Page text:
Muscular Endurance Cycling Training With Zwift

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Muscular Endurance Cycling Training With Zwift

Zwift has revolutionized the way we train indoors with a trainer.  The emergence of smart trainers has turned Zwift into an immersive virtual riding experience.  Muscular endurance (ME) is one of the basic fundamental skills that create a well-rounded cyclist, but it can be boring to accomplish on a trainer.  Combining the two together provides you the opportunity to get tons of high-quality training and keep things from getting stale.  But before you can go about building a ton of muscular endurance and making your body bulletproof, you have to understand what the goal of a ME interval is.

So, first of all, what is muscular endurance and why is it important?

Muscular endurance is your body's ability to resist muscular fatigue under pedaling tension.  That pedaling tension is where the magic happens in your pedal stroke.  The more tension in the pedals, the more power gets to the rear wheel and the faster you go.  I'm sure you've experienced a time when you have to really dig in and push hard to catch your riding buddy.  After a short time, your legs start to get heavy and tired and you have to rest.  The more times you have to repeat this kind of move, the harder it becomes because your legs are just tired out.  Maybe your legs cramp up or maybe you just can't make the move.  No matter what the outcome, you just need more ME training in your program.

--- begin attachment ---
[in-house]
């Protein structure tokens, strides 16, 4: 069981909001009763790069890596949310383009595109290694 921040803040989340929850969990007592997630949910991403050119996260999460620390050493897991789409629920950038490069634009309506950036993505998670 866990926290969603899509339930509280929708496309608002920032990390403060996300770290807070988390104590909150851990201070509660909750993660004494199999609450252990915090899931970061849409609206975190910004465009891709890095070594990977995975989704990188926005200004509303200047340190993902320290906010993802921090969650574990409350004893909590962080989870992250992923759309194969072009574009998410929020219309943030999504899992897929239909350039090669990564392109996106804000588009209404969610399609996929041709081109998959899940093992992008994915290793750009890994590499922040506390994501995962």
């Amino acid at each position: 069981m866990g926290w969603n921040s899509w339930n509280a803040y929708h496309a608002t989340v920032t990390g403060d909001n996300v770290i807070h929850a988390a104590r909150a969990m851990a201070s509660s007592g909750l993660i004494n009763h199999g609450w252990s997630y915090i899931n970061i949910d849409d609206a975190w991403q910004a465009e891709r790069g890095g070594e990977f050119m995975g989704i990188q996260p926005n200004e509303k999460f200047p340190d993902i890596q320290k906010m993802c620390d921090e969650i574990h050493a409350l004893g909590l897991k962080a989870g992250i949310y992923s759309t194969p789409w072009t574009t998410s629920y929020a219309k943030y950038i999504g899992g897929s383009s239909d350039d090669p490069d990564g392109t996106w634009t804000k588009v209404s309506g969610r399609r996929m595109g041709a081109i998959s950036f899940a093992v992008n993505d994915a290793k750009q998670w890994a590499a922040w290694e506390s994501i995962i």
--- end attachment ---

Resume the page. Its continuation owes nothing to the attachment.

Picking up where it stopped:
In this article I'm going to give you tips to improve your muscular endurance training with Zwift.  Click through the jump to find out how:

muscular endurance cycling training with zwiftMuscular endurance with the Zwift workout builder

The Zwift workout builder makes building muscular endurance simple.  The workout builder has the ability to design any workout you want, especially when you use the cadence option.  Muscular endurance relies on a couple of conditions to be effective: the first of which is a specific cadence range.  You should be aiming for a variety of cadences between 70 and 80 RPM.  The second portion of a ME workout is the amount of pedal tension.  You want your legs to be under near-constant tension throughout the interval.

You should aim for around 30-40 minutes of ME work as you start out.  That can be broken up in pretty much any way you like, but intervals should be no shorter than 10 minutes or so.  The harder the interval, the shorter it can be, and in many cases, people find that a sweetspot intensity is the perfect intensity level to get the most out of their muscular endurance intervals.